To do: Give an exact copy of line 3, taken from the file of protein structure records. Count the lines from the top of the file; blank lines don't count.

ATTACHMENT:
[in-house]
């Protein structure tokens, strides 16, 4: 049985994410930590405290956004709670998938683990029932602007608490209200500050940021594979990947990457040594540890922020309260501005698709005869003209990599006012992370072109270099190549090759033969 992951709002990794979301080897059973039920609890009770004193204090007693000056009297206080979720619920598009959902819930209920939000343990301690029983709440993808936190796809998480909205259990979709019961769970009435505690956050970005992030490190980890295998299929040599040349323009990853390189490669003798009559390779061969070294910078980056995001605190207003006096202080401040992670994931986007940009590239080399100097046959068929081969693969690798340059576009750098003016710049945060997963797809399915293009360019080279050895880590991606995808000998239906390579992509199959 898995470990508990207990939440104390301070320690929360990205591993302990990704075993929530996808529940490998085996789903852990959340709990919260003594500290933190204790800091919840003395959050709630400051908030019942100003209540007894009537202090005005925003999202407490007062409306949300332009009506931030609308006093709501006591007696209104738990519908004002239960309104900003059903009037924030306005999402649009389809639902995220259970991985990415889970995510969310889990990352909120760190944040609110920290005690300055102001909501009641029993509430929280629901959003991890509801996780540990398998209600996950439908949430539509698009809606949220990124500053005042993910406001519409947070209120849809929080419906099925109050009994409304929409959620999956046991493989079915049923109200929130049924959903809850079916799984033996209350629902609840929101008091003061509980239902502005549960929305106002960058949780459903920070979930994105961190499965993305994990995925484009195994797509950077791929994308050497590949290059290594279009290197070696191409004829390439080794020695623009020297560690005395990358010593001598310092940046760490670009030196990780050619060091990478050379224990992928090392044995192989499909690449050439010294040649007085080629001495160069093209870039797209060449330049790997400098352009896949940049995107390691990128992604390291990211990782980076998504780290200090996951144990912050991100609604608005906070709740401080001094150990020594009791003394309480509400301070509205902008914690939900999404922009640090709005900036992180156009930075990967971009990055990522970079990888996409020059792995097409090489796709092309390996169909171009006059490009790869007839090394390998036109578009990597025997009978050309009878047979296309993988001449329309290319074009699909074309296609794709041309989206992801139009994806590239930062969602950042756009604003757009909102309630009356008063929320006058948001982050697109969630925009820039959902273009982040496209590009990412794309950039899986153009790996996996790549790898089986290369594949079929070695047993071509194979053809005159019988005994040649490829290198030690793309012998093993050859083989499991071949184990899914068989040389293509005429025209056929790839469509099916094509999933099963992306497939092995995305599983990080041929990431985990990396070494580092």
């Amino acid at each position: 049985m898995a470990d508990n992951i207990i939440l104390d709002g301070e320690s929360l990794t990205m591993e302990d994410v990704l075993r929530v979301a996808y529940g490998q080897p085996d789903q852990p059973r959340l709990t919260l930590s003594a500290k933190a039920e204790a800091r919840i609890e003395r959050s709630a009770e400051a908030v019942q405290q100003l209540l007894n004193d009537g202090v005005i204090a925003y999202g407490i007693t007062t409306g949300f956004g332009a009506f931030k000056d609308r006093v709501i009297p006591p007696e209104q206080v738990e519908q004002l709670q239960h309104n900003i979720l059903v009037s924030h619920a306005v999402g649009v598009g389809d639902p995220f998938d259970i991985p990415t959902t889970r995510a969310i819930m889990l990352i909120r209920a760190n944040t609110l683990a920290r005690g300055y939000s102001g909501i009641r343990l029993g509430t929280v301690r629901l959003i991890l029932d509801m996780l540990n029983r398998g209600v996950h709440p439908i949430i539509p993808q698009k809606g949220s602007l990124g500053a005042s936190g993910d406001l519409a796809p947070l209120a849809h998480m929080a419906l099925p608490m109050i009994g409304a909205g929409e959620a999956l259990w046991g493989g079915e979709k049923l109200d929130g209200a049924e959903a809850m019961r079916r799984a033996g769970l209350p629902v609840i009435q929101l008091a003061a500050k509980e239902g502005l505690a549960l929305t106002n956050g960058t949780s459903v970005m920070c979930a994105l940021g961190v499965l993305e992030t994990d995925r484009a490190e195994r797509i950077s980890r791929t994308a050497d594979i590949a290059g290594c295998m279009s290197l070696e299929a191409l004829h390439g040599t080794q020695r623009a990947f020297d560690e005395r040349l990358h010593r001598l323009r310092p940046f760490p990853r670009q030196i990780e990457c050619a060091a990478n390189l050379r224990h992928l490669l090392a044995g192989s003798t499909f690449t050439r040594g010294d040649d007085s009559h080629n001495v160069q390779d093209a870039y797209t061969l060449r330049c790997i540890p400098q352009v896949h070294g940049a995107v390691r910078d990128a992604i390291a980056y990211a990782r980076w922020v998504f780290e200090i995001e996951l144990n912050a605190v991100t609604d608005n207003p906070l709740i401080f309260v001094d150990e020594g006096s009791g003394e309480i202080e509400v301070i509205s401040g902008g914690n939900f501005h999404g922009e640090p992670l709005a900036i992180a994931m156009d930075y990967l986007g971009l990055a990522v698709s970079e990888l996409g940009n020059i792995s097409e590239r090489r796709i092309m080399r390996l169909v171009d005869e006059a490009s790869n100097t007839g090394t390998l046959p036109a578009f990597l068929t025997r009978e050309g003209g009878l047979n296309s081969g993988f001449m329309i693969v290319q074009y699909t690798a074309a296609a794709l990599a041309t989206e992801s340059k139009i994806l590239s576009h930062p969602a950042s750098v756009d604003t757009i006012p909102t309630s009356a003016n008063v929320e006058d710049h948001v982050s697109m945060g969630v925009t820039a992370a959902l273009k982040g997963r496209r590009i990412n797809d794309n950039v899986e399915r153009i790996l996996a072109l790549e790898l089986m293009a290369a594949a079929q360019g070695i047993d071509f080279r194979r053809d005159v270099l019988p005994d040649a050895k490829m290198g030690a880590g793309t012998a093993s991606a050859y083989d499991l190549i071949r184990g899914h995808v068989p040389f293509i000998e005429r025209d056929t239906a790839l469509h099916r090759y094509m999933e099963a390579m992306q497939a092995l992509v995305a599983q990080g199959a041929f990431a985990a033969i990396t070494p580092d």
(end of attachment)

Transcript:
């Amino acid at each position: 049985m898995a470990d508990n992951i207990i939440l104390d709002g301070e320690s929360l990794t990205m591993e302990d994410v990704l075993r929530v979301a996808y529940g490998q080897p085996d789903q852990p059973r959340l709990t919260l930590s003594a500290k933190a039920e204790a800091r919840i609890e003395r959050s709630a009770e400051a908030v019942q405290q100003l209540l007894n004193d009537g202090v005005i204090a925003y999202g407490i007693t007062t409306g949300f956004g332009a009506f931030k000056d609308r006093v709501i009297p006591p007696e209104q206080v738990e519908q004002l709670q239960h309104n900003i979720l059903v009037s924030h619920a306005v999402g649009v598009g389809d639902p995220f998938d259970i991985p990415t959902t889970r995510a969310i819930m889990l990352i909120r209920a760190n944040t609110l683990a920290r005690g300055y939000s102001g909501i009641r343990l029993g509430t929280v301690r629901l959003i991890l029932d509801m996780l540990n029983r398998g209600v996950h709440p439908i949430i539509p993808q698009k809606g949220s602007l990124g500053a005042s936190g993910d406001l519409a796809p947070l209120a849809h998480m929080a419906l099925p608490m109050i009994g409304a909205g929409e959620a999956l259990w046991g493989g079915e979709k049923l109200d929130g209200a049924e959903a809850m019961r079916r799984a033996g769970l209350p629902v609840i009435q929101l008091a003061a500050k509980e239902g502005l505690a549960l929305t106002n956050g960058t949780s459903v970005m920070c979930a994105l940021g961190v499965l993305e992030t994990d995925r484009a490190e195994r797509i950077s980890r791929t994308a050497d594979i590949a290059g290594c295998m279009s290197l070696e299929a191409l004829h390439g040599t080794q020695r623009a990947f020297d560690e005395r040349l990358h010593r001598l323009r310092p940046f760490p990853r670009q030196i990780e990457c050619a060091a990478n390189l050379r224990h992928l490669l090392a044995g192989s003798t499909f690449t050439r040594g010294d040649d007085s009559h080629n001495v160069q390779d093209a870039y797209t061969l060449r330049c790997i540890p400098q352009v896949h070294g940049a995107v390691r910078d990128a992604i390291a980056y990211a990782r980076w922020v998504f780290e200090i995001e996951l144990n912050a605190v991100t609604d608005n207003p906070l709740i401080f309260v001094d150990e020594g006096s009791g003394e309480i202080e509400v301070i509205s401040g902008g914690n939900f501005h999404g922009e640090p992670l709005a900036i992180a994931m156009d930075y990967l986007g971009l990055a990522v698709s970079e990888l996409g940009n020059i792995s097409e590239r090489r796709i092309m080399r390996l169909v171009d005869e006059a490009s790869n100097t007839g090394t390998l046959p036109a578009f990597l068929t025997r009978e050309g003209g009878l047979n296309s081969g993988f001449m329309i693969v290319q074009y699909t690798a074309a296609a794709l990599a041309t989206e992801s340059k139009i994806l590239s576009h930062p969602a950042s750098v756009d604003t757009i006012p909102t309630s009356a003016n008063v929320e006058d710049h948001v982050s697109m945060g969630v925009t820039a992370a959902l273009k982040g997963r496209r590009i990412n797809d794309n950039v899986e399915r153009i790996l996996a072109l790549e790898l089986m293009a290369a594949a079929q360019g070695i047993d071509f080279r194979r053809d005159v270099l019988p005994d040649a050895k490829m290198g030690a880590g793309t012998a093993s991606a050859y083989d499991l190549i071949r184990g899914h995808v068989p040389f293509i000998e005429r025209d056929t239906a790839l469509h099916r090759y094509m999933e099963a390579m992306q497939a092995l992509v995305a599983q990080g199959a041929f990431a985990a033969i990396t070494p580092d």